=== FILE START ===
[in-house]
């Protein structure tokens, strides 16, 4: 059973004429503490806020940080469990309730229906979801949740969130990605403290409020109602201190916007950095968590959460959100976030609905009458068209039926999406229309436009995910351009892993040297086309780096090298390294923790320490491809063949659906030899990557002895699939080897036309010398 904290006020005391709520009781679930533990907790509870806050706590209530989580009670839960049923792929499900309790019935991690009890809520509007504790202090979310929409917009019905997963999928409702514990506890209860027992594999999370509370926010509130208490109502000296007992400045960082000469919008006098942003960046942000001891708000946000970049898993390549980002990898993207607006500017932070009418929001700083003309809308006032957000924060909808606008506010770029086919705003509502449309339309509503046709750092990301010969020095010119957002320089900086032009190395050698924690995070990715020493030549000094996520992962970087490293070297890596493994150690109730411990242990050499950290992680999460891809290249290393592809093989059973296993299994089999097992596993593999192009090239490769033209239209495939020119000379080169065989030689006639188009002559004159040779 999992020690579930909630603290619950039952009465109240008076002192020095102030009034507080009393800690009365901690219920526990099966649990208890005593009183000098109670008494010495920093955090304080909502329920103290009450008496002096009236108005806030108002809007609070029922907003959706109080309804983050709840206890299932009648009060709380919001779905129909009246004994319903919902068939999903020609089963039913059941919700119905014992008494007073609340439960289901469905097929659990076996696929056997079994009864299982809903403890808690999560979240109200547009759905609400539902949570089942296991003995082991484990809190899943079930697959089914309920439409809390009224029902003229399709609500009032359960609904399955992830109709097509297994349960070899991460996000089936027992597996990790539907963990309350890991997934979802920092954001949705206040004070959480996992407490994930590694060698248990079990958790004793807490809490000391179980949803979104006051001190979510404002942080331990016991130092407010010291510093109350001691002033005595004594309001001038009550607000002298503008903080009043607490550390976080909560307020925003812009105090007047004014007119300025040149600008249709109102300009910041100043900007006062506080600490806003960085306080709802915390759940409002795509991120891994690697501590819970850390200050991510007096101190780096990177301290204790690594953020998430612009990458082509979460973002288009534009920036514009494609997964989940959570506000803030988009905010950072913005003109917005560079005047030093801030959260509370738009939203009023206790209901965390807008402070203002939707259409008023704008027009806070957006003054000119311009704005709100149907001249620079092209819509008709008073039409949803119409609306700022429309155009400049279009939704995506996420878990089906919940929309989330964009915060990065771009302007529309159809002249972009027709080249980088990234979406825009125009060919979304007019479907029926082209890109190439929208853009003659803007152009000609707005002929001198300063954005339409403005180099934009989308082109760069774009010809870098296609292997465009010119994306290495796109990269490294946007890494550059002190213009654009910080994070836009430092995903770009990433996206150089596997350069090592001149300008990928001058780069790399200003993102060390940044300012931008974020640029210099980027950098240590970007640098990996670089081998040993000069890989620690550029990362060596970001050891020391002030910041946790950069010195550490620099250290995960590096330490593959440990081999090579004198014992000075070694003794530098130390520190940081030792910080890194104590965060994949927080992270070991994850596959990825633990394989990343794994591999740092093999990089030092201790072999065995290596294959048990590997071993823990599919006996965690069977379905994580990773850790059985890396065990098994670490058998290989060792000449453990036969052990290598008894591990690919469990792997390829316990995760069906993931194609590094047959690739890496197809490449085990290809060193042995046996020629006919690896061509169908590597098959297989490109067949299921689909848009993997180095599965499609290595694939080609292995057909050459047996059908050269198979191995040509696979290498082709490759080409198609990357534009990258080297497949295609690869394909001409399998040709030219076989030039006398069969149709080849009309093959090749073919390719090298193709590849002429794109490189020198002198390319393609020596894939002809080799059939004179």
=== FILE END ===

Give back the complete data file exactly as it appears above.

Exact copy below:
[in-house]
């Protein structure tokens, strides 16, 4: 059973004429503490806020940080469990309730229906979801949740969130990605403290409020109602201190916007950095968590959460959100976030609905009458068209039926999406229309436009995910351009892993040297086309780096090298390294923790320490491809063949659906030899990557002895699939080897036309010398 904290006020005391709520009781679930533990907790509870806050706590209530989580009670839960049923792929499900309790019935991690009890809520509007504790202090979310929409917009019905997963999928409702514990506890209860027992594999999370509370926010509130208490109502000296007992400045960082000469919008006098942003960046942000001891708000946000970049898993390549980002990898993207607006500017932070009418929001700083003309809308006032957000924060909808606008506010770029086919705003509502449309339309509503046709750092990301010969020095010119957002320089900086032009190395050698924690995070990715020493030549000094996520992962970087490293070297890596493994150690109730411990242990050499950290992680999460891809290249290393592809093989059973296993299994089999097992596993593999192009090239490769033209239209495939020119000379080169065989030689006639188009002559004159040779 999992020690579930909630603290619950039952009465109240008076002192020095102030009034507080009393800690009365901690219920526990099966649990208890005593009183000098109670008494010495920093955090304080909502329920103290009450008496002096009236108005806030108002809007609070029922907003959706109080309804983050709840206890299932009648009060709380919001779905129909009246004994319903919902068939999903020609089963039913059941919700119905014992008494007073609340439960289901469905097929659990076996696929056997079994009864299982809903403890808690999560979240109200547009759905609400539902949570089942296991003995082991484990809190899943079930697959089914309920439409809390009224029902003229399709609500009032359960609904399955992830109709097509297994349960070899991460996000089936027992597996990790539907963990309350890991997934979802920092954001949705206040004070959480996992407490994930590694060698248990079990958790004793807490809490000391179980949803979104006051001190979510404002942080331990016991130092407010010291510093109350001691002033005595004594309001001038009550607000002298503008903080009043607490550390976080909560307020925003812009105090007047004014007119300025040149600008249709109102300009910041100043900007006062506080600490806003960085306080709802915390759940409002795509991120891994690697501590819970850390200050991510007096101190780096990177301290204790690594953020998430612009990458082509979460973002288009534009920036514009494609997964989940959570506000803030988009905010950072913005003109917005560079005047030093801030959260509370738009939203009023206790209901965390807008402070203002939707259409008023704008027009806070957006003054000119311009704005709100149907001249620079092209819509008709008073039409949803119409609306700022429309155009400049279009939704995506996420878990089906919940929309989330964009915060990065771009302007529309159809002249972009027709080249980088990234979406825009125009060919979304007019479907029926082209890109190439929208853009003659803007152009000609707005002929001198300063954005339409403005180099934009989308082109760069774009010809870098296609292997465009010119994306290495796109990269490294946007890494550059002190213009654009910080994070836009430092995903770009990433996206150089596997350069090592001149300008990928001058780069790399200003993102060390940044300012931008974020640029210099980027950098240590970007640098990996670089081998040993000069890989620690550029990362060596970001050891020391002030910041946790950069010195550490620099250290995960590096330490593959440990081999090579004198014992000075070694003794530098130390520190940081030792910080890194104590965060994949927080992270070991994850596959990825633990394989990343794994591999740092093999990089030092201790072999065995290596294959048990590997071993823990599919006996965690069977379905994580990773850790059985890396065990098994670490058998290989060792000449453990036969052990290598008894591990690919469990792997390829316990995760069906993931194609590094047959690739890496197809490449085990290809060193042995046996020629006919690896061509169908590597098959297989490109067949299921689909848009993997180095599965499609290595694939080609292995057909050459047996059908050269198979191995040509696979290498082709490759080409198609990357534009990258080297497949295609690869394909001409399998040709030219076989030039006398069969149709080849009309093959090749073919390719090298193709590849002429794109490189020198002198390319393609020596894939002809080799059939004179």